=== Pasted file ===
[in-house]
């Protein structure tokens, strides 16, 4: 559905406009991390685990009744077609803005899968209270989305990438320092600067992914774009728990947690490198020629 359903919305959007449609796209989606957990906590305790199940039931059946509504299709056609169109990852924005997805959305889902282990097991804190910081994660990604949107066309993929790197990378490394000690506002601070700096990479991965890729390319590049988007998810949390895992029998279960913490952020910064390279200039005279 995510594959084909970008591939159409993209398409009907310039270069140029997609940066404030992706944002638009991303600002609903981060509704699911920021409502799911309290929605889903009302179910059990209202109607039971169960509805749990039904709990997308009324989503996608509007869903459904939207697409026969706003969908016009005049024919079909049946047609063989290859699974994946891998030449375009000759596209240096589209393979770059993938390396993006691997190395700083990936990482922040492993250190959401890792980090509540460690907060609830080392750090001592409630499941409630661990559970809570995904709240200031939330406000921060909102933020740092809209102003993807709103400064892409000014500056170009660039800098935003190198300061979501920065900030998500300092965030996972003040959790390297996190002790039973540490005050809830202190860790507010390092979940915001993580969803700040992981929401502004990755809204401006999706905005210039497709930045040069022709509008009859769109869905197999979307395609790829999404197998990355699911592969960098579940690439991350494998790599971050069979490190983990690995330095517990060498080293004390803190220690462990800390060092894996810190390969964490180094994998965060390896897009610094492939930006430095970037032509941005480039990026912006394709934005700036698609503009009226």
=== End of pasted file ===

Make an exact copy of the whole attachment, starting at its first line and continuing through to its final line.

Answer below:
[in-house]
């Protein structure tokens, strides 16, 4: 559905406009991390685990009744077609803005899968209270989305990438320092600067992914774009728990947690490198020629 359903919305959007449609796209989606957990906590305790199940039931059946509504299709056609169109990852924005997805959305889902282990097991804190910081994660990604949107066309993929790197990378490394000690506002601070700096990479991965890729390319590049988007998810949390895992029998279960913490952020910064390279200039005279 995510594959084909970008591939159409993209398409009907310039270069140029997609940066404030992706944002638009991303600002609903981060509704699911920021409502799911309290929605889903009302179910059990209202109607039971169960509805749990039904709990997308009324989503996608509007869903459904939207697409026969706003969908016009005049024919079909049946047609063989290859699974994946891998030449375009000759596209240096589209393979770059993938390396993006691997190395700083990936990482922040492993250190959401890792980090509540460690907060609830080392750090001592409630499941409630661990559970809570995904709240200031939330406000921060909102933020740092809209102003993807709103400064892409000014500056170009660039800098935003190198300061979501920065900030998500300092965030996972003040959790390297996190002790039973540490005050809830202190860790507010390092979940915001993580969803700040992981929401502004990755809204401006999706905005210039497709930045040069022709509008009859769109869905197999979307395609790829999404197998990355699911592969960098579940690439991350494998790599971050069979490190983990690995330095517990060498080293004390803190220690462990800390060092894996810190390969964490180094994998965060390896897009610094492939930006430095970037032509941005480039990026912006394709934005700036698609503009009226």